June 17, 2013
Prime Minister of the Czech Republic
The Czech Republic was the only European country to vote against the Palestinian Authority’s UN upgrade bid in November 2012. The gesture resulted in a trip a week later to the country by Israeli PM Benjamin Netanyahu, where he met with Nečas to deliver this message: “Thank you for your friendship; thank you for your courage.” Nečas is the most recent in a long line of Czech leaders committed to the Jewish state. The former Czechoslovakia was the fourth country to recognize Israel’s independence five days after it was created in 1948.
Petr Necas told a televised briefing that he was aware of his “political responsibility”
Czech Prime Minister Petr Necas is due to resign in the coming hours, in an effort to end political turmoil over a corruption inquiry.
His ruling coalition will try to form a new government led by someone nominated by his Civic Democratic Party (ODS).
Mr Necas announced he would quit after prosecutors charged his chief of staff with corruption and abuse of power.
Two former MPs, an ex-minister and the current and former heads of military intelligence were also detained.
All except one have been remanded in custody.
President Milos Zeman has said the charges, brought after armed police raids on government and private offices on Wednesday, were “serious”.
Up to 150m koruna (£5m; $8m) in cash, tens of kilograms of gold and large quantities of documents were seized during the raids.
Mlada fronta Dnes: “A political scandal of the highest grade… The premier has resigned. This is a logical conclusion to a rather bizarre drama. He started as the most promising premier after many years, described at the time as Mr Clean. Mr Clean… is now leaving, with a lot of dirt being dished on him, but it has all been done in a rather odd and embarrassing way.”
Lidove Noviny: “The first government which has made it possible for the police to investigate thoroughly cases involving senior political figures has become the victim of its own initiative.
Weekly Respect: “President Milos Zeman’s position will now continue to strengthen. Following Necas’s resignation, it is now up to him to decide who should be tasked with forming the country’s new government… The government does not have a lot to offer, and confidence in the current political representation has been shaken so badly, that early elections should be called.”
Detectives say that the prime minister’s chief of staff, Jana Nagyova, is suspected of bribing the former MPs with offers of posts in state-owned firms. It is alleged this was in exchange for them giving up their parliamentary seats.
Ms Nagyova – a close colleague of Mr Necas for nearly a decade – is also suspected of illegally ordering military intelligence to spy on three people.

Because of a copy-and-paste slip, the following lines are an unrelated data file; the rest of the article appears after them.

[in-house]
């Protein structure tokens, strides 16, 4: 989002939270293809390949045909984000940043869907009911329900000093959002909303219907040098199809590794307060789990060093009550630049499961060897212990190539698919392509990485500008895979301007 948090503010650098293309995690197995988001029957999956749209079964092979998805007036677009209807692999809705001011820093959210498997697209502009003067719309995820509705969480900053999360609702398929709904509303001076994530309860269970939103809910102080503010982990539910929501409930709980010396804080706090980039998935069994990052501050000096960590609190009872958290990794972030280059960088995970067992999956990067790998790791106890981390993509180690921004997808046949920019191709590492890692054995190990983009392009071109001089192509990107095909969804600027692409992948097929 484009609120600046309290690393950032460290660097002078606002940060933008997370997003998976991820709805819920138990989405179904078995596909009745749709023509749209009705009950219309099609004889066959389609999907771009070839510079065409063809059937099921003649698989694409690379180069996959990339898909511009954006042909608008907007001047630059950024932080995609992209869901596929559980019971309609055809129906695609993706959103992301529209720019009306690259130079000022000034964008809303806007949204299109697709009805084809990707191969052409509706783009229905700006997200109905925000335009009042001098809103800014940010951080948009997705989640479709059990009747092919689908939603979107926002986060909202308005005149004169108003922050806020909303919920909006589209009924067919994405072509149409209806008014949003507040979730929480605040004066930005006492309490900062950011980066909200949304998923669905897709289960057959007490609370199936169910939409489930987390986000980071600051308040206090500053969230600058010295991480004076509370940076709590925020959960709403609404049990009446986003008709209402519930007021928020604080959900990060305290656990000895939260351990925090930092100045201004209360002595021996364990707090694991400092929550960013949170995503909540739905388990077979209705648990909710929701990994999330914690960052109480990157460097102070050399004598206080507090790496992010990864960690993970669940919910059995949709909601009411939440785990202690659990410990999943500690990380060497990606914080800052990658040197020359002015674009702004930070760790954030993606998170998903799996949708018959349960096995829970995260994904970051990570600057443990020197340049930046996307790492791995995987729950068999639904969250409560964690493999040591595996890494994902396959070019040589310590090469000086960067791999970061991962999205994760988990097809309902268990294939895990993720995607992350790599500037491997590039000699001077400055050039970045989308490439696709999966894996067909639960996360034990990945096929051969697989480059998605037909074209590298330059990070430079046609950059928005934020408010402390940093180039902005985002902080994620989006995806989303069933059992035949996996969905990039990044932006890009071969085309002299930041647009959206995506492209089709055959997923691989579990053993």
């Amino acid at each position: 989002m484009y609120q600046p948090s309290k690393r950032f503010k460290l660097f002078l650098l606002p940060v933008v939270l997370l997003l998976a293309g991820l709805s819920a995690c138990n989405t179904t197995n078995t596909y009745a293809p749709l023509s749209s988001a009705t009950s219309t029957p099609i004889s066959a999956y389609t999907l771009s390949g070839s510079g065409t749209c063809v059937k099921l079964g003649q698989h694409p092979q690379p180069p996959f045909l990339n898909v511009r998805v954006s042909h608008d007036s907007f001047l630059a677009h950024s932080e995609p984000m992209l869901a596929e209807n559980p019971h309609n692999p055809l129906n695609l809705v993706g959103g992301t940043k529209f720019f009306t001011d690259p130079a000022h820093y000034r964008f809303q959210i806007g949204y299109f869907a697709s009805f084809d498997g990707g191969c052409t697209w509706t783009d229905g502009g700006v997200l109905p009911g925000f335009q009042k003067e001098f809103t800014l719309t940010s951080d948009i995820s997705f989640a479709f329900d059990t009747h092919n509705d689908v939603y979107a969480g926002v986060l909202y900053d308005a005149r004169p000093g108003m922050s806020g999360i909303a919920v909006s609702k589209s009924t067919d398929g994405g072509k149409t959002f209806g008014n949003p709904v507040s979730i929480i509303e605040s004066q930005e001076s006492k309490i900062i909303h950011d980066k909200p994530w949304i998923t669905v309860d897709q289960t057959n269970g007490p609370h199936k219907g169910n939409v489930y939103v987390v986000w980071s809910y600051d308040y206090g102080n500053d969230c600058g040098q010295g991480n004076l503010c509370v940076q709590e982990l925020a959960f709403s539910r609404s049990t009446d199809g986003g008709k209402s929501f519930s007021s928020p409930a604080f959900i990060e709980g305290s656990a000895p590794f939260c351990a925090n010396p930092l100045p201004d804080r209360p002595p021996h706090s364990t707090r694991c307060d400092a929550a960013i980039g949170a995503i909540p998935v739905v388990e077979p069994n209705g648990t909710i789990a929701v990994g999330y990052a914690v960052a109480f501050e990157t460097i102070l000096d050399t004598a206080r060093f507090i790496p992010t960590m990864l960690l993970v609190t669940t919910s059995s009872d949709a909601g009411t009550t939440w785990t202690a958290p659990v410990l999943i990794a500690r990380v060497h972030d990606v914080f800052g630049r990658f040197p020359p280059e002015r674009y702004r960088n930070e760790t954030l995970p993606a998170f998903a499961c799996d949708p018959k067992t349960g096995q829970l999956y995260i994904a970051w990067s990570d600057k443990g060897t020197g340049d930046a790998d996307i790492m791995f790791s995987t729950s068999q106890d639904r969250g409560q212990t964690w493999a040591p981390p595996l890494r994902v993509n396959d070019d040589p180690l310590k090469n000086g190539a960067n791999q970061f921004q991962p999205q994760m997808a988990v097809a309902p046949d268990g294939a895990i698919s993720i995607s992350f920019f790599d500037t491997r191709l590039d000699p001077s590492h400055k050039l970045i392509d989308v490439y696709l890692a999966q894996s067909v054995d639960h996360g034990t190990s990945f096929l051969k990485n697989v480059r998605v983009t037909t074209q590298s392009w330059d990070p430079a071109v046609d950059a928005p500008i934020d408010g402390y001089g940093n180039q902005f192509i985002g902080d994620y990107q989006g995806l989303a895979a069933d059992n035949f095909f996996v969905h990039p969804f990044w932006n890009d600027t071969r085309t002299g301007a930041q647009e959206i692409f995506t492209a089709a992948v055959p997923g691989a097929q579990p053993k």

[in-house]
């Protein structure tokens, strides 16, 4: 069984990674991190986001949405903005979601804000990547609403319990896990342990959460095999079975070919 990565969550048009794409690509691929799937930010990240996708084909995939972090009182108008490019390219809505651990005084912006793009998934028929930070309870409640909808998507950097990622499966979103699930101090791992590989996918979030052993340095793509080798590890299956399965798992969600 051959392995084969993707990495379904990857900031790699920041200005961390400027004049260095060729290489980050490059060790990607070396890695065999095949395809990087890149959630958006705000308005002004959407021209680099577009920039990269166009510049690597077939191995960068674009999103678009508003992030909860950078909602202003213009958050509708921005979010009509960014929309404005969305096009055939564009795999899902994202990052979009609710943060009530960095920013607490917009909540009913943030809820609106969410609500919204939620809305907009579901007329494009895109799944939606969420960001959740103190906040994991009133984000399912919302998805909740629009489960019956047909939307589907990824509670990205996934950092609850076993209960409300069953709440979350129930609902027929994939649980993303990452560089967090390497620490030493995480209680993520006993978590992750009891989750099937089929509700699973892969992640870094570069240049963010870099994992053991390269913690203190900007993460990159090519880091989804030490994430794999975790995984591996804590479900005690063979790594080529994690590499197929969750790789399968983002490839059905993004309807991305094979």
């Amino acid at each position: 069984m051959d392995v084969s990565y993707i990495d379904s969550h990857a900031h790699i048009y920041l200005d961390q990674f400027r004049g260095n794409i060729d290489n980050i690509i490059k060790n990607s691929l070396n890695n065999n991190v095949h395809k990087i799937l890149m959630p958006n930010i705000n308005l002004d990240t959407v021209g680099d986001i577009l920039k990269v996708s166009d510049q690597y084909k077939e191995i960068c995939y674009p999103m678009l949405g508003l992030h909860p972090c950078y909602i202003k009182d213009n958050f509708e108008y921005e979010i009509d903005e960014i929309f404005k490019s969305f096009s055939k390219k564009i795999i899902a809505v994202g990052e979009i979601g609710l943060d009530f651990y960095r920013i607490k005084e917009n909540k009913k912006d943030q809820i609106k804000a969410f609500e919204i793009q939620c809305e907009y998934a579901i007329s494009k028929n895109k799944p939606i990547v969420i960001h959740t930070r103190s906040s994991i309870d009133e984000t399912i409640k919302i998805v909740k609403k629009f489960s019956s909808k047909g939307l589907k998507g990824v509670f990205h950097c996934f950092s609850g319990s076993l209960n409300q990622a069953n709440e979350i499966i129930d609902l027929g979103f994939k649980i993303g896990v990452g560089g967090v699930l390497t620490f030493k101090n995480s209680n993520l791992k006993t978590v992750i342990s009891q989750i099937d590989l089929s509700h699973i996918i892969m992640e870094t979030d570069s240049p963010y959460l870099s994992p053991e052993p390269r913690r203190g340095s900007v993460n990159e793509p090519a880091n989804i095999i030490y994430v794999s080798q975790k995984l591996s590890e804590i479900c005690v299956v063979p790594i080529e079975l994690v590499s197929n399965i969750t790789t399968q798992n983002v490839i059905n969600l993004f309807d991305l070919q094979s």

Czech media reported that the targets included Mr Necas’s wife, Radka Necasova. Mr Necas announced this week that they were divorcing.
Mr Necas has rejected all the accusations against Ms Nagyova and the other five accused, saying: “I am personally convinced that I did not do anything dishonest and that my colleagues have not done anything dishonest either.”
However, he told a televised briefing in Prague when announcing his resignation on Sunday evening: “I am aware of my political responsibility.”
“I will tender my resignation as prime minister tomorrow.” he said. “The entire government will therefore resign with me.”
The opposition Social Democrats had warned they would press for a no-confidence motion in parliament unless Mr Necas stepped down, and the two other parties in his centre-right coalition had signalled that they could no longer support him.
The prime minister said the coalition would try to form a new government, led by a different person, to rule until elections scheduled for June 2014. He is expected to stay on as caretaker until it is installed.
Under the Czech constitution, President Zeman – a political rival – is under no obligation to respect the coalition’s wishes, and could name his own candidate to head an interim government until early elections are held,
Mr Necas also said on Sunday he would resign as his party’s chairman.
“I am fully aware how the twists and turns of my personal life are burdening the Czech political scene and the Civic Democratic Party,” he told the briefing.
BBC Prague correspondent Rob Cameron says the admission is the closest the prime minister has come to confirming that the woman at the heart of this scandal – Ms Nagyova – is more than just a colleague.
After four days of stress and exhaustion, for the first time Mr Necas looked relaxed, almost relieved, on Sunday, our correspondent notes.
His party colleagues standing alongside him did not. One of them will now step forward to replace him – to lead a beleaguered party, a fractious coalition, and an unpopular government. Petr Necas, meanwhile, can begin sorting out his life.